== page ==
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PARTIES - Capacity

Monday, April 15, 2019 @ 8:58 AM  


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Appeal by the defendant, Hess, from a summary judgment granted in favour of the plaintiffs, the Executors of the Thomas Estate. The plaintiffs' mother died in August 2014. In June 2015, the plaintiffs commenced an action seeking a declaration setting aside a 2010 lease of two quarter sections of farmland on the basis the defendant acted unconscionably or asserted undue influence over their mother, aged 77. The action further alleged that the plaintiffs' mother lacked legal capacity to enter into the 2010 lease. Three applications ensued. The plaintiffs applied for summary judgment declaring the lease void. The defendant applied to strike expert affidavit evidence filed by the plaintiffs and sought summary judgment on the basis the action was statute-barred. The chambers judge refused to strike the expert opinions. The judge found that the limitation period and unconscionability issues were suitable for summary determination. The judge concluded that the limitation period had not expired, and that the 2010 lease was void for unconscionability. Summary judgment was granted in favour of the plaintiffs. The defendant appealed.

HELD: Appeal allowed. The chambers judge did not err in declining to strike the expert evidence on farm leases, as the witness was a properly qualified expert. However, the chambers judge erred in failing to assess the risks and benefits of admitting the expert opinion regarding the deceased's capacity given its unreliability and lack of probative value. Regardless of the admissibility of that opinion, it was a palpable and overriding error to conclude that the deceased's capacity to commence the proceeding was not a genuine issue for trial. The plaintiffs' capacity evidence was summary and lacked particulars regarding the deceased's symptoms prior to execution of the lease, whereas the defendant's evidence supported his position. In addition, the chambers judge erroneously conflated the issue of capacity to contract with capacity to commence the proceeding for the purpose of assessing suspension of the limitation period. Just as the chambers judge could not have the confidence to make the necessary findings of fact and apply the law in relation to the capacity to commence proceedings, he could not have that confidence in relation to inequality, and thus, in relation to unconscionability. The summary judgment order was set aside.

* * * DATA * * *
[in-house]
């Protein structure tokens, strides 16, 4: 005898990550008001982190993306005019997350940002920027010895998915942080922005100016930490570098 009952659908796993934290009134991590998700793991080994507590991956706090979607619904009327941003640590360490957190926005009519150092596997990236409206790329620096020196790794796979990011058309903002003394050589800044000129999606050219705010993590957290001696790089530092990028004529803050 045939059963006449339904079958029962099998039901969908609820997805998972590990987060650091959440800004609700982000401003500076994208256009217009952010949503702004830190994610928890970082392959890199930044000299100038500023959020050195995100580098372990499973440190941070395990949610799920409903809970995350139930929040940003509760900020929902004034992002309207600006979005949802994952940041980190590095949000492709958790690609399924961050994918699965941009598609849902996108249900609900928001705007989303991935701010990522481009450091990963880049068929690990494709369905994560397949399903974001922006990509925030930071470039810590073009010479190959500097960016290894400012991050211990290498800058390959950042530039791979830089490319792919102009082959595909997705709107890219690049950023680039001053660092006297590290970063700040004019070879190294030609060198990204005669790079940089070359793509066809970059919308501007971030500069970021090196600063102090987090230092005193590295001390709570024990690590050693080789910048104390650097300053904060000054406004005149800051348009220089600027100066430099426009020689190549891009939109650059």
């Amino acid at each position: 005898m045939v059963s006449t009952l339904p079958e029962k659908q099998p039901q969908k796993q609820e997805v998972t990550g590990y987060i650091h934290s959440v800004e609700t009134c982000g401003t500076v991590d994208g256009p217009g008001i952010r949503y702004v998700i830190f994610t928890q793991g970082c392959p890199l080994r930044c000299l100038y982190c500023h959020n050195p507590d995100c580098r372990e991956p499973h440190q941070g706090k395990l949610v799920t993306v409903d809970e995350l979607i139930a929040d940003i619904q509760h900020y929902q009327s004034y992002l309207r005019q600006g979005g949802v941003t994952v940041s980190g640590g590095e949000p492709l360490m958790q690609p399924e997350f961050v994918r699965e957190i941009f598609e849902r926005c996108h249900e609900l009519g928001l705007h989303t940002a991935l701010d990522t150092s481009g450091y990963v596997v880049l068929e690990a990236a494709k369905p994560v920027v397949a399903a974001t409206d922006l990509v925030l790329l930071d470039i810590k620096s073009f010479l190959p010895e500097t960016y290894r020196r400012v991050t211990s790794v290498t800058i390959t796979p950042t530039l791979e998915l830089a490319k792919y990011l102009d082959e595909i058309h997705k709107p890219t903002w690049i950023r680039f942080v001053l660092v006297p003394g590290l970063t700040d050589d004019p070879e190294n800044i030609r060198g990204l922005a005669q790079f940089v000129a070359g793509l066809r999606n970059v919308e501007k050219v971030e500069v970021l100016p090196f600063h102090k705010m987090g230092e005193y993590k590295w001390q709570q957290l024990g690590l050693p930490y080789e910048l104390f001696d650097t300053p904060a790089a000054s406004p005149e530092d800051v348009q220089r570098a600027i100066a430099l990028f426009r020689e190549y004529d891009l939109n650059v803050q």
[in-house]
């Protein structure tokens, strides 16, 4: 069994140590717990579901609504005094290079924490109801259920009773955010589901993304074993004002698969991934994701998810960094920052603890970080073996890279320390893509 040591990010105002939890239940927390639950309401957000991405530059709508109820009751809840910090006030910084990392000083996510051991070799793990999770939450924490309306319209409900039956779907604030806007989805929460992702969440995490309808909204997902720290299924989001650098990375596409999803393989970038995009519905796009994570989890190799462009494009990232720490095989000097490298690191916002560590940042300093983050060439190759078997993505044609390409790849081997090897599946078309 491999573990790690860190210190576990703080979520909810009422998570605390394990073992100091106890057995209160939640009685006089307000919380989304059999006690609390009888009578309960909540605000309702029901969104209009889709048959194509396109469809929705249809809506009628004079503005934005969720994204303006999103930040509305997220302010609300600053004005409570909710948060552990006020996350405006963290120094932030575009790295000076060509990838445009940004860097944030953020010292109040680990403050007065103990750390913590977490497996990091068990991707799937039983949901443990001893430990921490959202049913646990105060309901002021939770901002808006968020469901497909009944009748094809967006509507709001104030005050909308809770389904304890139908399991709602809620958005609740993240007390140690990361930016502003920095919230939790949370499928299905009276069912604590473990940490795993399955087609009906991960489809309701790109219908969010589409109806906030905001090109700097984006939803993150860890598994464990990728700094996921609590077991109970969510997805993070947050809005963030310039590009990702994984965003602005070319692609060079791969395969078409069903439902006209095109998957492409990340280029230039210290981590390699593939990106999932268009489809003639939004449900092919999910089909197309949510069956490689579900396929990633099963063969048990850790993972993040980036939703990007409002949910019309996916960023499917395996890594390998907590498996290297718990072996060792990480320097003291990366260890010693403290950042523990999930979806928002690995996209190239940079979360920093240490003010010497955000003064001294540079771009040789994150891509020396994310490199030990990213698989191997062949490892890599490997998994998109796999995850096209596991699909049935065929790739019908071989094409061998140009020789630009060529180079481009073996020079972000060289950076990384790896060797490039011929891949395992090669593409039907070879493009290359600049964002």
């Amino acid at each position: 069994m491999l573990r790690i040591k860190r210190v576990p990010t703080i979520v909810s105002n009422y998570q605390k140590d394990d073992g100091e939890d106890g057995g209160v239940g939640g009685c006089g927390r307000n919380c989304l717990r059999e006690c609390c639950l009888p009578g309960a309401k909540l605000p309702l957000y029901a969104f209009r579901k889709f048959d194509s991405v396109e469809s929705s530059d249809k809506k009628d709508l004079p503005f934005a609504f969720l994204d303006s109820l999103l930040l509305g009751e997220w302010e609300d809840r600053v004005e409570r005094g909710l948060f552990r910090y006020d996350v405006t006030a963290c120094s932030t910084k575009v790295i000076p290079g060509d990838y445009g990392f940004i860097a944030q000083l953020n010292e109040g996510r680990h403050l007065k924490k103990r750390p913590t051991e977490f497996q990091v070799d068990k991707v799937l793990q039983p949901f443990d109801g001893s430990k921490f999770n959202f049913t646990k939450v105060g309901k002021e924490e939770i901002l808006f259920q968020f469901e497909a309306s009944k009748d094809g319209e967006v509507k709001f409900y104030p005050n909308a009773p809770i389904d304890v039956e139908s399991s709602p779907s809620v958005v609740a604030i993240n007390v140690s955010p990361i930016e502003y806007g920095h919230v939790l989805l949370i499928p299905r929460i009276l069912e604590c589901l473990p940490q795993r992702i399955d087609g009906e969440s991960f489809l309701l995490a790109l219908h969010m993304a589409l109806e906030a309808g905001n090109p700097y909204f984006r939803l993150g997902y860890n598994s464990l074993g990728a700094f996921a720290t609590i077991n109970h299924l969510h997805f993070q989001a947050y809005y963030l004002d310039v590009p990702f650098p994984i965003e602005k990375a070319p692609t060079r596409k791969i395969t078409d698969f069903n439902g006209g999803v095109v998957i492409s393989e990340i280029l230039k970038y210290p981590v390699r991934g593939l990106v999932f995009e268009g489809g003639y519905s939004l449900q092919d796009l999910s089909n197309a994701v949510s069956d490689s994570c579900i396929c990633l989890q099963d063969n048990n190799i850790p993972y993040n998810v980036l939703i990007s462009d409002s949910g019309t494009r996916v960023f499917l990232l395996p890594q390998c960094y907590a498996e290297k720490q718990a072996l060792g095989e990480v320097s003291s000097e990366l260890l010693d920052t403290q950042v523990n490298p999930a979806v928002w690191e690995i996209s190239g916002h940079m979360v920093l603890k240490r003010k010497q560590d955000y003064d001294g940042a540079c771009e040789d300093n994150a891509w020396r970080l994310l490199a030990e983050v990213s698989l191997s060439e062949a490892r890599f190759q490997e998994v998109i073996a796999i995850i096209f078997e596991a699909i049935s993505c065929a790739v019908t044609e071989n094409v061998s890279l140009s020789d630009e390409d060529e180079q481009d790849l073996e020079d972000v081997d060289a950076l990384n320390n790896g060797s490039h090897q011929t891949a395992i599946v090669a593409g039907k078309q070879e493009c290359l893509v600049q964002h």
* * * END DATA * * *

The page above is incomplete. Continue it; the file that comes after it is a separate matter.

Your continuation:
Thomas Estate v. Hess, [2019] S.J. No. 99, Saskatchewan Court of Appeal, R.G. Richards C.J.S., N.W. Caldwell and B. Barrington-Foote JJ.A., March 22, 2019. Digest No. TLD-April152019003